The Iraqi government, installed by the United States after the 2003 invasion and occupation, killed 23 protesters and injured hundreds during ‘Day of Rage’ demonstrations held throughout the country on February 25th. Turn out for the protests were high despite consistent efforts by the Iraqi state to suppress dissent.

Journalists were prevented from covering the protests in some place. Elsewhere they were arrested and beaten by riot police. Hadi al Mahdi, a popular radio host long critical of the Iraqi government, was blind folded and kidnapped from a restaurant before being beaten, interrogated and detained by state forces.

The Iraqi state imposed other restrictions aimed at curbing protests. The use of cars and bicycles was temporarily banned in many cities. Large concrete barriers blocked roads and thoroughfares. Bridges were closed to all traffic, extra check points erected and barbed wire lined many streets. In Baghdad, protesters were prevented from reaching the ‘Green Zone,’ the area from which Western agents and their Iraqi lackeys run the country’s affairs.

In the run up to the demonstrations, Iraqi state media launched a campaign calling protesters Saddam-loyalists and terrorists. Yet, it was Iraqi state forces that intimidated intellectuals and journalists and used water cannons and bullets against protesters in cities throughout Iraq. So far, protests have mainly challenged corruption and lack of electricity, not called for the overthrow of the government itself.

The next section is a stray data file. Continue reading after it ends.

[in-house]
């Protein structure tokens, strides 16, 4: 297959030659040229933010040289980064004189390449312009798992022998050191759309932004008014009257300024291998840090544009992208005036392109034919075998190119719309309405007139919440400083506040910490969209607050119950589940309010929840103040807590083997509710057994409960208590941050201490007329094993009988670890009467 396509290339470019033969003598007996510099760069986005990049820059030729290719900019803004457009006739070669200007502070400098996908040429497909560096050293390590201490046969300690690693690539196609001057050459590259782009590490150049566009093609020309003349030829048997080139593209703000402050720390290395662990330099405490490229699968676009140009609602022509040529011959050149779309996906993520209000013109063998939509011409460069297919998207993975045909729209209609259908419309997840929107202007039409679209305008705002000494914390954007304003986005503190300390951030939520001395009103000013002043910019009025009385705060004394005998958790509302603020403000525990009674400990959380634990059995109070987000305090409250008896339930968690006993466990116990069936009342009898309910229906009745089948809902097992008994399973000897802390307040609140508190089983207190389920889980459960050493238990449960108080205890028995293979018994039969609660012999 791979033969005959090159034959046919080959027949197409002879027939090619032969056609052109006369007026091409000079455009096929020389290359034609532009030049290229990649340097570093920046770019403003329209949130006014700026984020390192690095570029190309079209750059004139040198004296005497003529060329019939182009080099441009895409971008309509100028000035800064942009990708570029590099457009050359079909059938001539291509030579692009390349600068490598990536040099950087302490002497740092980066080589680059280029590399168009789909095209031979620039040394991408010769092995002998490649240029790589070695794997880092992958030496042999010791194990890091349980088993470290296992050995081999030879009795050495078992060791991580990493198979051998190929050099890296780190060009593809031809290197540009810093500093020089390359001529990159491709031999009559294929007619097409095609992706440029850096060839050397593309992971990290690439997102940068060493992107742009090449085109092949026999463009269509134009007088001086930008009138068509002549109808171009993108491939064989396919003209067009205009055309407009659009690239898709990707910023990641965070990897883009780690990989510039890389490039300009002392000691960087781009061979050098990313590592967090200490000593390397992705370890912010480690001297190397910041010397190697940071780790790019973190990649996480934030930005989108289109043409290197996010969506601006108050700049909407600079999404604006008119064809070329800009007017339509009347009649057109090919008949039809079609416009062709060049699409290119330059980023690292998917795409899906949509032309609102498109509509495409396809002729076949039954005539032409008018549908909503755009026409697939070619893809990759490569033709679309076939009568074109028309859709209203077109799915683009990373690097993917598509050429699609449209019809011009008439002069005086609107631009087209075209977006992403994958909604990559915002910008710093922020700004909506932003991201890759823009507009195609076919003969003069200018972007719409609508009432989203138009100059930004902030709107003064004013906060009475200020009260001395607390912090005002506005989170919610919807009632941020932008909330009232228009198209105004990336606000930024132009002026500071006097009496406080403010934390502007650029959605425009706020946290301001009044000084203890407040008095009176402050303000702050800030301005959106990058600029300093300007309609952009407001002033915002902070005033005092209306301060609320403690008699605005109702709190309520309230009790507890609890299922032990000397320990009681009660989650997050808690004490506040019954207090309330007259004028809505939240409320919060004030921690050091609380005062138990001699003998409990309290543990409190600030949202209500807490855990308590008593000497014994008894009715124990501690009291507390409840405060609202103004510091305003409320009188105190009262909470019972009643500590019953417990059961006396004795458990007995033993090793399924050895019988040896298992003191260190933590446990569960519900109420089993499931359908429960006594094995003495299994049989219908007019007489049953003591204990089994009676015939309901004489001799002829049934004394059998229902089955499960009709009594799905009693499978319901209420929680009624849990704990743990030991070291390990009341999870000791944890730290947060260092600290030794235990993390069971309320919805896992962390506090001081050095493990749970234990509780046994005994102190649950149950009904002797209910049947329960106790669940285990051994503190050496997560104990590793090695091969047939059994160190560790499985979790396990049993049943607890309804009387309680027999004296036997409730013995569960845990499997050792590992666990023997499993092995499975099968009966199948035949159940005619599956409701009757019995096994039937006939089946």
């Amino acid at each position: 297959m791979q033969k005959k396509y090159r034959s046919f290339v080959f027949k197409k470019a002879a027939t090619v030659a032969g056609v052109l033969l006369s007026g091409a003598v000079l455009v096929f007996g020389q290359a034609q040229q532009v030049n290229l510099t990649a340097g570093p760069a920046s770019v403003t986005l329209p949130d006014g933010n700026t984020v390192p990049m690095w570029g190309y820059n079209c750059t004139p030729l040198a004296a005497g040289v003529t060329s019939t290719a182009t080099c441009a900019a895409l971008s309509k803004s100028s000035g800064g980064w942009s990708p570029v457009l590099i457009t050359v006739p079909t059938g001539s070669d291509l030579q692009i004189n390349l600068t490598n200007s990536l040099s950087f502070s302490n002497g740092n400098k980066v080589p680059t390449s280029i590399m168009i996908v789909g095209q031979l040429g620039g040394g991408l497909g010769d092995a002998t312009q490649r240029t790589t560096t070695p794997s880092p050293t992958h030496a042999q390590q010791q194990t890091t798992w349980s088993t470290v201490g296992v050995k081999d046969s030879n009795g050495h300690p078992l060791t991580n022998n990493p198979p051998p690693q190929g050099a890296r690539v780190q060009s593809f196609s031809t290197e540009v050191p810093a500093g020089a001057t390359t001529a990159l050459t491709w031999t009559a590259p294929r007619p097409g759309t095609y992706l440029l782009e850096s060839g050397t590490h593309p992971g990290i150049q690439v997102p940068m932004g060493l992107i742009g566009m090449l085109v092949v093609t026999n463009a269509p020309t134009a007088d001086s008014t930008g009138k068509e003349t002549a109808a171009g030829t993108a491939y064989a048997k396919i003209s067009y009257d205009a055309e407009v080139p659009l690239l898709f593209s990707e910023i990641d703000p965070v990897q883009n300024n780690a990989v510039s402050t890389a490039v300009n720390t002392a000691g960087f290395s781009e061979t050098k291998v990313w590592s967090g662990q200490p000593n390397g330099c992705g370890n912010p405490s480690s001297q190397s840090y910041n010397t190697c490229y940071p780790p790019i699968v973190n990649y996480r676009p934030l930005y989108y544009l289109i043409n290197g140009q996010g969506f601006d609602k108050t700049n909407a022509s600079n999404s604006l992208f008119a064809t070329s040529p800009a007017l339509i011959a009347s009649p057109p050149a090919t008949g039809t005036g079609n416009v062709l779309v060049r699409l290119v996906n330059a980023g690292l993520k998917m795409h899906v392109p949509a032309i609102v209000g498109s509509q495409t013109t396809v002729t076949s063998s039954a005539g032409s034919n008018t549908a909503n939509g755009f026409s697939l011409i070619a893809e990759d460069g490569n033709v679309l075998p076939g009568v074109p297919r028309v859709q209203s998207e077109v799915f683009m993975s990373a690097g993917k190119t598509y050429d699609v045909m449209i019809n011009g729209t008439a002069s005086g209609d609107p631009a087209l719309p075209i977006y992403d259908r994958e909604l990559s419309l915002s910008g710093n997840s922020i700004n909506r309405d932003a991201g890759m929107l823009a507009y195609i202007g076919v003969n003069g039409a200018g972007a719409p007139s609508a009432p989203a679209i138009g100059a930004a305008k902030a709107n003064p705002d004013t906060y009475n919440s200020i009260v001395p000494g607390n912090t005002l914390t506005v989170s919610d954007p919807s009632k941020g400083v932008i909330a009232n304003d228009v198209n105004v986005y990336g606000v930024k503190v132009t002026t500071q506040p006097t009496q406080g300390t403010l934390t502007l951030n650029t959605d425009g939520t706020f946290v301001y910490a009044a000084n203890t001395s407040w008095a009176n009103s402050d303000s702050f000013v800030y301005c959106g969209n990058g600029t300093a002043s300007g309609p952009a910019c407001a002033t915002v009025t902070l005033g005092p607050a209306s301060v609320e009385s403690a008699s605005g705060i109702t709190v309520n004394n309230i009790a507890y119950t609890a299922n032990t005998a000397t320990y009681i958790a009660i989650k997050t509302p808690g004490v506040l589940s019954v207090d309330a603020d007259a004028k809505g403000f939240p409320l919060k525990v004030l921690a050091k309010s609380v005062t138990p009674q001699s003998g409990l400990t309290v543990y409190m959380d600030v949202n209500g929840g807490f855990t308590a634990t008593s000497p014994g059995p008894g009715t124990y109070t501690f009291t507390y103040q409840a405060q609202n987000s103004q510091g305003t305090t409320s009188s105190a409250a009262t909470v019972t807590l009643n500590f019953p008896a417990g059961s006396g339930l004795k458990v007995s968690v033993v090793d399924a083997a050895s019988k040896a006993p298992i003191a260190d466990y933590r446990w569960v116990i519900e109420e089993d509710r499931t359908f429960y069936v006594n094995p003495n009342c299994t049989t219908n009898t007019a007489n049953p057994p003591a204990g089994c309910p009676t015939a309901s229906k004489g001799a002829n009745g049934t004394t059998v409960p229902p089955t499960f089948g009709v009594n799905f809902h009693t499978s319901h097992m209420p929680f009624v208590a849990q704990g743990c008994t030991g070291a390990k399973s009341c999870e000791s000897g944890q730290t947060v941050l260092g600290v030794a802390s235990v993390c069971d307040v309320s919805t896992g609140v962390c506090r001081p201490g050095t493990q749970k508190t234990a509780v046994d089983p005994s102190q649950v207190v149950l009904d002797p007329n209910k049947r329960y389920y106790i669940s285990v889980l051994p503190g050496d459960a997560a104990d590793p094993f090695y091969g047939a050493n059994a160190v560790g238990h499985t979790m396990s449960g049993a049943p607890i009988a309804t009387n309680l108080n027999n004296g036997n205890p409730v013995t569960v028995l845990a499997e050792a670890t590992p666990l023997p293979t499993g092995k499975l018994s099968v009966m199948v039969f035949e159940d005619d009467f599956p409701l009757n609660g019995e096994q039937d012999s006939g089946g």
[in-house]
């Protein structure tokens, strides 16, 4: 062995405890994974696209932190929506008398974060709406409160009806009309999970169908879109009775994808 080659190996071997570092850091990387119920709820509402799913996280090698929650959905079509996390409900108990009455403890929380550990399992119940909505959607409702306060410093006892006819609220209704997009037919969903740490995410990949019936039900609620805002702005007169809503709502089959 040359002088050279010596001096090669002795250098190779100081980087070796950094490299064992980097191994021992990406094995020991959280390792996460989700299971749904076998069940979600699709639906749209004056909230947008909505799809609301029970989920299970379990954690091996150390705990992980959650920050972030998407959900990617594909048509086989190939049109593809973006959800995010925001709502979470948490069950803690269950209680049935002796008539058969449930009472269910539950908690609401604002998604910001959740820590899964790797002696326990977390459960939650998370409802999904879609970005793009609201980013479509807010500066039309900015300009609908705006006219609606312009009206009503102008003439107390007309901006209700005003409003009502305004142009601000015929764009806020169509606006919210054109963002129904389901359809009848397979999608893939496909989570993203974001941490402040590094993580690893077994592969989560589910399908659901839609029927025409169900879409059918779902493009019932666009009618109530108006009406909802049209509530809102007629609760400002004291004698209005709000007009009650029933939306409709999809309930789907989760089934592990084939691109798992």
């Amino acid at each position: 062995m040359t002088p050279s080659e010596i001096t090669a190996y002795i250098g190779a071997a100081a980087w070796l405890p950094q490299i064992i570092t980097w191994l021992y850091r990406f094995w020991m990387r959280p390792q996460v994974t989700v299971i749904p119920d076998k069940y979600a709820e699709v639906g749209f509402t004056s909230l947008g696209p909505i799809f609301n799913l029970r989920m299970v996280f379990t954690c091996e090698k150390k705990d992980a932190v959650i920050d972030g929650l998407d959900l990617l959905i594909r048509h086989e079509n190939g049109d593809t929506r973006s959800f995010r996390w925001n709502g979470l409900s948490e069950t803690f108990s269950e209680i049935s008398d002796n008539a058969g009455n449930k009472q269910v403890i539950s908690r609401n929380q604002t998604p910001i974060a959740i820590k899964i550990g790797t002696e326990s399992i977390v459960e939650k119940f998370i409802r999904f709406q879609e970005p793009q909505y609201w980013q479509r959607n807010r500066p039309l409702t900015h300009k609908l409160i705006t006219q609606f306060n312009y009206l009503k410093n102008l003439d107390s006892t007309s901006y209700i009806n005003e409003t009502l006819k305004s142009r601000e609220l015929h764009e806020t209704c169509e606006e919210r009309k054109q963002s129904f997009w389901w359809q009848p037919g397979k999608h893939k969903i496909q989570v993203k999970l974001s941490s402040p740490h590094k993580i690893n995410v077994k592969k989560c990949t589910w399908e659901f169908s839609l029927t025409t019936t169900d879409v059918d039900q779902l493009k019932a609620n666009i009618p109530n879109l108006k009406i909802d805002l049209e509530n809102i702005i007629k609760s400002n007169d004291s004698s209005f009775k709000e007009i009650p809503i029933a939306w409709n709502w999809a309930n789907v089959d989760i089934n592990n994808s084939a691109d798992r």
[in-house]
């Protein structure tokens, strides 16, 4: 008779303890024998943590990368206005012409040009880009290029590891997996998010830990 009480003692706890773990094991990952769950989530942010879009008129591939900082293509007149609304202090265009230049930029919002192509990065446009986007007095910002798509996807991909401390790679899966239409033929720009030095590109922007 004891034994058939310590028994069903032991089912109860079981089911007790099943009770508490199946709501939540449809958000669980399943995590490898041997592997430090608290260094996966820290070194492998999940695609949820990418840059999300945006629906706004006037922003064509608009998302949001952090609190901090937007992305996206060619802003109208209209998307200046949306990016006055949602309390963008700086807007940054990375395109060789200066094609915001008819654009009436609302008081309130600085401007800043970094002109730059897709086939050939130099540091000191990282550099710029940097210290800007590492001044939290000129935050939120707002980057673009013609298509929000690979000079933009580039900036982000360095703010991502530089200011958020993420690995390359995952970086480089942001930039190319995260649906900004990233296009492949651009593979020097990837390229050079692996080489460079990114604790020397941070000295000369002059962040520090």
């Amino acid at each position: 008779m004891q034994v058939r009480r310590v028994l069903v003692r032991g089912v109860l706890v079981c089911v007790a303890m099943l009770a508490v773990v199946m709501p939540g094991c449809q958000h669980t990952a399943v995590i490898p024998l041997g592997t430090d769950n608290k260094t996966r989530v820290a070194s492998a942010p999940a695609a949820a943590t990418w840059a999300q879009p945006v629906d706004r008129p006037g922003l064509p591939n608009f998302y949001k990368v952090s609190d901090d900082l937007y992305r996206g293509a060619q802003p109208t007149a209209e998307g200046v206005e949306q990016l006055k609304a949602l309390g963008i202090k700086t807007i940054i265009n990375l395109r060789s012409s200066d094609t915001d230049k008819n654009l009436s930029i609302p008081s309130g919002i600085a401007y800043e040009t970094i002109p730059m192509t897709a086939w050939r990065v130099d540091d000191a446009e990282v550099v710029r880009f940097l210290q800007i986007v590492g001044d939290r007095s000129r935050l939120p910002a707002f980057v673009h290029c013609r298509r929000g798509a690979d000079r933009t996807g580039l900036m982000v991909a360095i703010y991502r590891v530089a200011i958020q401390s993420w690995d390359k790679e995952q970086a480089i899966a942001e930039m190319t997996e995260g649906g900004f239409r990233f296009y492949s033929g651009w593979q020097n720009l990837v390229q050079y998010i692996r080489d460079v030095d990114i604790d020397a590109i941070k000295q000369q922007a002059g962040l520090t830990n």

Rather than concerning itself with ‘democracy,’ the US is sponsoring a dictatorship of compradors in Iraq. Today, around 46,000 US occupation troops remain, training and supporting the fledgling bureaucrats for empire. Around 15,000 US troops are scheduled to remain in Iraq to ‘protect US interests in the country’ past 2011.

The struggle of the Iraqi masses against the corrupt, US-backed Iraqi regime is an internationalist one. It is a struggle for their own liberation, most efficiently carried out as part of the general social revolution in Iraq and the global revolution against imperialism. Only through challenging and overturning imperialist power in their backyards and internationally- including but not limited to overthrowing the Iraqi comprador state- can the struggle of the Iraqi and global masses finally succeed.


“23 killed in Iraq’s ‘Day of Rage’ protests.”

“New Iraq protests smaller, less violent amid tight security.”

“‘Day Of Rage’ Protests Continue In Iraq.”

“Iraq War Facts, Results & Statistics at april 26, 2011.”

“Over 15,000 U.S. servicemen to remain in Iraq beyond 2011 deadline.”

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